I didn't hear or more likely didn't remember hearing O.V. Wright until relatively late in life. But once I heard him he became one of my favorite singers. Most of the top soul singers, and Wright was in that class, came out of the church. Wright was no different. Wright, who had a very expressive tenor voice, started out with gospel groups such as The Five Harmonaires,The Sunset Travelers, and The Spirit of Memphis Quarter. Wright's I don't want to sit down is a rewrite of gospel great Sister Rosetta Tharpe's Sit Down. Don't Let my Baby ride is an obvious reworking of the gospel classic Don't Let the Devil Ride. That O.V. Wright song may also be the inspiration for the humorous Albert King lyric "If you got a good woman you'd better pin her to your side/Because if she flag my train brother, I'm bound to let her ride!" In 1964-65, no doubt at least partially inspired by Sam Cooke, who had made a similar journey (and whom Wright occasionally sounded like early on, check out Gone for Good to hear the Cooke influence) Wright made the switch to non-gospel music. Even as he sang secular music Wright always kept that gospel tinge. In fact in some aspects Wright never left gospel behind. As mentioned in other posts, with many older singers born before a certain time it's simplistic to talk of them as a "blues" or "soul" or "R&B" singer. They did it all. Wright moved more or less seamlessly between various forms of traditional Black American music both secular and profane. Wright had a voice and style that could make you feel the oozing pain from his soul in one song and the transcendent joy he was experiencing in another. Even singers as talented as Tyrone Davis, Little Milton and Johnnie Taylor hesitated to go on stage after O.V. Wright. There weren't too many singers who could take a song associated with Bobby Bland and make it their own but Wright did just that with "I'll take care of you". Wright and Bobby Bland often used the same studio band as each man famously recorded for the Duke/Peacock/Backbeat music group presided over by Houston based black entrepreneur/gangster Don Robey. Robey was not only a record label owner and promoter but also a songwriter and publisher. Or more precisely he was listed as the songwriter on many tunes recorded by performers who worked for him. Robey had a certain reputation. In some areas it wasn't considered smart to cross Robey or say no to him. If Robey said he had a contract with you it might have been wiser (and healthier) to agree regardless of the facts. Whatever the truth of these rumors around Robey may have been it's a fact that there are a number of classic and presumably lucrative blues, soul and R&B songs that have Robey listed as the songwriter under his preferred pseudonym of Deadric Malone, including several recorded by O.V. Wright.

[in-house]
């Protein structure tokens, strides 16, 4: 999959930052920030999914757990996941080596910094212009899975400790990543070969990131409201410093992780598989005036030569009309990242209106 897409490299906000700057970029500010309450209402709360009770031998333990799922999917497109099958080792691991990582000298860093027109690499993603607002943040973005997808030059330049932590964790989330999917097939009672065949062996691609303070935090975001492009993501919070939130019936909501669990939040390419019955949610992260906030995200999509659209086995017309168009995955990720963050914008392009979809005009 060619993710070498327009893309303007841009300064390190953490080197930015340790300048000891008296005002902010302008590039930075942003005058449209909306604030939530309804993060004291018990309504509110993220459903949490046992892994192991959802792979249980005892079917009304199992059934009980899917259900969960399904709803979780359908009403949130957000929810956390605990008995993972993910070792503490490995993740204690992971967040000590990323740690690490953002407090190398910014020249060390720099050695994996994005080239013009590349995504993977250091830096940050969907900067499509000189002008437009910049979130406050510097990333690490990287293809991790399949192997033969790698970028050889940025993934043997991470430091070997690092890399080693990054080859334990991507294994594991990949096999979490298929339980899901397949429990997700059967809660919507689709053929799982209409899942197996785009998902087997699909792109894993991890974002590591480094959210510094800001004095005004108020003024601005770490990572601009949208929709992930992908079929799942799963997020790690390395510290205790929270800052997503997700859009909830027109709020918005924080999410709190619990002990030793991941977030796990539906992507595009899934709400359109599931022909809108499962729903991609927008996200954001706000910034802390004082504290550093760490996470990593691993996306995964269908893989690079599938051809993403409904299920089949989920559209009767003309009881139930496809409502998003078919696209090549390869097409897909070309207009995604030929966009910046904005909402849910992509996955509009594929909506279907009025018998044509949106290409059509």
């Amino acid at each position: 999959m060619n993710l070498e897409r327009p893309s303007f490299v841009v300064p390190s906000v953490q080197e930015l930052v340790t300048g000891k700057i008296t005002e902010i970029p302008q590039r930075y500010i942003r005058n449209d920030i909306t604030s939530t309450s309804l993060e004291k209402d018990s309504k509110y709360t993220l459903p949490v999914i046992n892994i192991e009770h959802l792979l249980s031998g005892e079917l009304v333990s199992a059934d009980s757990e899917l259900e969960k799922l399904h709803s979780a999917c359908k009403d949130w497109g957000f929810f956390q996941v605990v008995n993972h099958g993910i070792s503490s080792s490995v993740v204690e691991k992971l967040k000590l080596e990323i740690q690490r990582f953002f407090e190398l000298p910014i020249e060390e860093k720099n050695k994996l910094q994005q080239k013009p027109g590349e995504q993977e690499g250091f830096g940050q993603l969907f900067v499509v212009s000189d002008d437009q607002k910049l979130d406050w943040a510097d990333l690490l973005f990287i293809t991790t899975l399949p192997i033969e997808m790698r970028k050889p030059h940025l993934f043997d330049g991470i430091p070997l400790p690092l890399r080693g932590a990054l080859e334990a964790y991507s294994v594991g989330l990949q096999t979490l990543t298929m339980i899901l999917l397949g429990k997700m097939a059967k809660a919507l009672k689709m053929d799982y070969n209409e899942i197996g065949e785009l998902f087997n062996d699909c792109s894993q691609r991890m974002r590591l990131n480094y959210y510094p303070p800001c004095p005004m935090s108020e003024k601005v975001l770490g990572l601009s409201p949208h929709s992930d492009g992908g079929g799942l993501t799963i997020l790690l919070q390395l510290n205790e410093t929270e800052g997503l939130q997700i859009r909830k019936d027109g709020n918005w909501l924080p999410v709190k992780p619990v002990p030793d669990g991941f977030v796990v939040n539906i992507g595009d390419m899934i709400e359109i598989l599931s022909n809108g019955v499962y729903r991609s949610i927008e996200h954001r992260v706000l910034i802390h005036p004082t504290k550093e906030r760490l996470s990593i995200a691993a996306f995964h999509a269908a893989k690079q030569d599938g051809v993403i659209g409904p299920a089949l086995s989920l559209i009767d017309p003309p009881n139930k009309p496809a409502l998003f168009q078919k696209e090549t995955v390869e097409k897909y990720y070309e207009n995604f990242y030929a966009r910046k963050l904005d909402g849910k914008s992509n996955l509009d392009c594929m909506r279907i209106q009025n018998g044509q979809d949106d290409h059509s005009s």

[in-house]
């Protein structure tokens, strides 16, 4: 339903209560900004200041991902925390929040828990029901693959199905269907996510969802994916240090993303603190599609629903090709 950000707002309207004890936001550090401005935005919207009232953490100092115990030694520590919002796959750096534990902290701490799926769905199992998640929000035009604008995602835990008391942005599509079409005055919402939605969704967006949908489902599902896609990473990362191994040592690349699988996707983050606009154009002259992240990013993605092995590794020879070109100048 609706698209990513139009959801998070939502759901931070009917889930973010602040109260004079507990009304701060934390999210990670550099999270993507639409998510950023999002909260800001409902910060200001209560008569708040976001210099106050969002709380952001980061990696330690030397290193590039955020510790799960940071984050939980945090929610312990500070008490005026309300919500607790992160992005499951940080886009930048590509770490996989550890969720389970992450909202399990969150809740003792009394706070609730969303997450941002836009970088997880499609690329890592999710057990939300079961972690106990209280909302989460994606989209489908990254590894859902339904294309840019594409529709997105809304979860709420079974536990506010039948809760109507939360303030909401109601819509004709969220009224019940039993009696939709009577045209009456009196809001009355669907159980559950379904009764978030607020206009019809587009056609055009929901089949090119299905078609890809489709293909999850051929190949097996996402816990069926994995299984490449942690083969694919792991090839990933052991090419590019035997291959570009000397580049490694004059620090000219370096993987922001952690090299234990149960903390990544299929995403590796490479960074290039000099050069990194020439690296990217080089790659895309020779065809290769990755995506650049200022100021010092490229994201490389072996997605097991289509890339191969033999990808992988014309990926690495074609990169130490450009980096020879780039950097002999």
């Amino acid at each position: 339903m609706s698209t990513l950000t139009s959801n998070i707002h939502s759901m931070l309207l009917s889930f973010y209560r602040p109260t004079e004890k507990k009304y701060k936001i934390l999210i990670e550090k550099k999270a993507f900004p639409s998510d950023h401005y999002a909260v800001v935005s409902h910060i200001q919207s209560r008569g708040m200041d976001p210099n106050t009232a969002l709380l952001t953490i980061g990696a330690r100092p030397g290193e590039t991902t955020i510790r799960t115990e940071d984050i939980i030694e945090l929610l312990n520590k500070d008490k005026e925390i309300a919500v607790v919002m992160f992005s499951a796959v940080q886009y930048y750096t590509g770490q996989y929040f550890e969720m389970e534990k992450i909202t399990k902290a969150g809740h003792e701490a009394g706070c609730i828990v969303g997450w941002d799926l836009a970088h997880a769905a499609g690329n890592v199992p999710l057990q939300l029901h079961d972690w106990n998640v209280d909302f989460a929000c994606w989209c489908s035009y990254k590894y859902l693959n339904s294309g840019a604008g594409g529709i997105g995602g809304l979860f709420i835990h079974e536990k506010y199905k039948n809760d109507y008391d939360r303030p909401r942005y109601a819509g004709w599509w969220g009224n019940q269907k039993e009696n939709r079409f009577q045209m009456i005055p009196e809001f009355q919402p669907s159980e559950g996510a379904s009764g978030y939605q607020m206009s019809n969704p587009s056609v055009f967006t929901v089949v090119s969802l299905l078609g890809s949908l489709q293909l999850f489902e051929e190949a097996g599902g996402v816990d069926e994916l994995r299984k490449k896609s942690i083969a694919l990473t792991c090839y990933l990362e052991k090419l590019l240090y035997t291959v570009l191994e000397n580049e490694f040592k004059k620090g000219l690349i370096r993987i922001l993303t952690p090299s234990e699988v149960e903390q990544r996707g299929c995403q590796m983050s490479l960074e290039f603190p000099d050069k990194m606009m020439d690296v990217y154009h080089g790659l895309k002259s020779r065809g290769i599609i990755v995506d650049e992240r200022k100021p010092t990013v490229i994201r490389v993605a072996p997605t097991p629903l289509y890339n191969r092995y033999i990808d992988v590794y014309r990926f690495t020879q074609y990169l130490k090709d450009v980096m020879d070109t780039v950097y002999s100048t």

The other music giant associated with O.V. Wright, albeit in a much friendlier context, was legendary Memphis music producer WiIllie Mitchell, who also produced such luminaries as Al Green and Ann Peebles. Mitchell and Wright had known each other since Wright's youth. Wright's later studio bands included many of the same musicians who made up Green's and Peebles' bands. I like a lot of Wright's classic work most obviously because of his one of a kind voice but also because of the spare sparse arrangements that Mitchell and Robey favored. Wright worked in a period and genre before autotune and excessive overdubbing. The idea widely shared among most soul producers at the time was that a recording should capture the live grit and personal imprint of an artist as much as possible. Virtually all of Wright's recordings met that goal. Unfortunately, like many other musicians then and now, Wright suffered from substance abuse issues. After some prison stints/rehab in the seventies Wright passed away in 1980 from a heart attack almost certainly brought on by his earlier abuse. Ironically this happened just after he made a back to basics gospel album. So it goes. If you either like or are curious about classic soul music you need to hear O.V. Wright. He's just as important as people like Otis Redding, Sam Cooke and other genre giants if not more so. Wright was also an essential influence on people like Robert Cray and Percy Sledge. I don't think I could pick just one O.V. Wright song as my favorite. But certainly Ace of Spades, You Must Believe in Yourself , Memory Blues, I don't know why I love you, Afflicted, and I'll Take Care Of You stand out. In a time when so much of popular music lyrical content, particularly in the rap and R&B genres, seems to be about disdain or exploitation between men and women, Wright's work stands as a wonderful reminder that despite the romantic loss,heartache and frustration that men and women can and do cause each other, that each sex still badly needs the other. There's also a fair amount of humor in the songs Wright favored.
Ace of Spades You're Gonna Make Me Cry Eight Men, Four Women
That's How Strong My Love Is Afflicted I'll take care of you Why Not Give Me A Chance
Nobody but you I don't know why I love you
Memory Blues When you took your love from me I don't want to sit down
I'd rather be blind, crippled and crazy Gone for Good You must believe in yourself
What did you tell this girl of mine Don't Let My Baby Ride He Made Woman for Man
Sacrifice I'm going home to Live with God (Troubles of this world)